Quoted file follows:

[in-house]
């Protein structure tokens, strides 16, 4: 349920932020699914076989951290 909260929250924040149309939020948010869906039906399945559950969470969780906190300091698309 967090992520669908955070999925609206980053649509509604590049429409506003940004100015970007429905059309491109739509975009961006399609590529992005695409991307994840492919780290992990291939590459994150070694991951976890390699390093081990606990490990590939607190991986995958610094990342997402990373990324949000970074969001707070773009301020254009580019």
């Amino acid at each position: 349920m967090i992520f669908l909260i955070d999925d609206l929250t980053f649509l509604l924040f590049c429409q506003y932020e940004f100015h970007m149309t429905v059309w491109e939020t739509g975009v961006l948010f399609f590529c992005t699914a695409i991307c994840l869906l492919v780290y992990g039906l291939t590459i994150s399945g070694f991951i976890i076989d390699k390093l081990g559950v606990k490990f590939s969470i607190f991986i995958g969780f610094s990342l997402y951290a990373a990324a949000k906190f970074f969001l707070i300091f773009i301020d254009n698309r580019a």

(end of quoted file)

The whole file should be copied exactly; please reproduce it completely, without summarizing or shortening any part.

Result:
[in-house]
């Protein structure tokens, strides 16, 4: 349920932020699914076989951290 909260929250924040149309939020948010869906039906399945559950969470969780906190300091698309 967090992520669908955070999925609206980053649509509604590049429409506003940004100015970007429905059309491109739509975009961006399609590529992005695409991307994840492919780290992990291939590459994150070694991951976890390699390093081990606990490990590939607190991986995958610094990342997402990373990324949000970074969001707070773009301020254009580019």
């Amino acid at each position: 349920m967090i992520f669908l909260i955070d999925d609206l929250t980053f649509l509604l924040f590049c429409q506003y932020e940004f100015h970007m149309t429905v059309w491109e939020t739509g975009v961006l948010f399609f590529c992005t699914a695409i991307c994840l869906l492919v780290y992990g039906l291939t590459i994150s399945g070694f991951i976890i076989d390699k390093l081990g559950v606990k490990f590939s969470i607190f991986i995958g969780f610094s990342l997402y951290a990373a990324a949000k906190f970074f969001l707070i300091f773009i301020d254009n698309r580019a």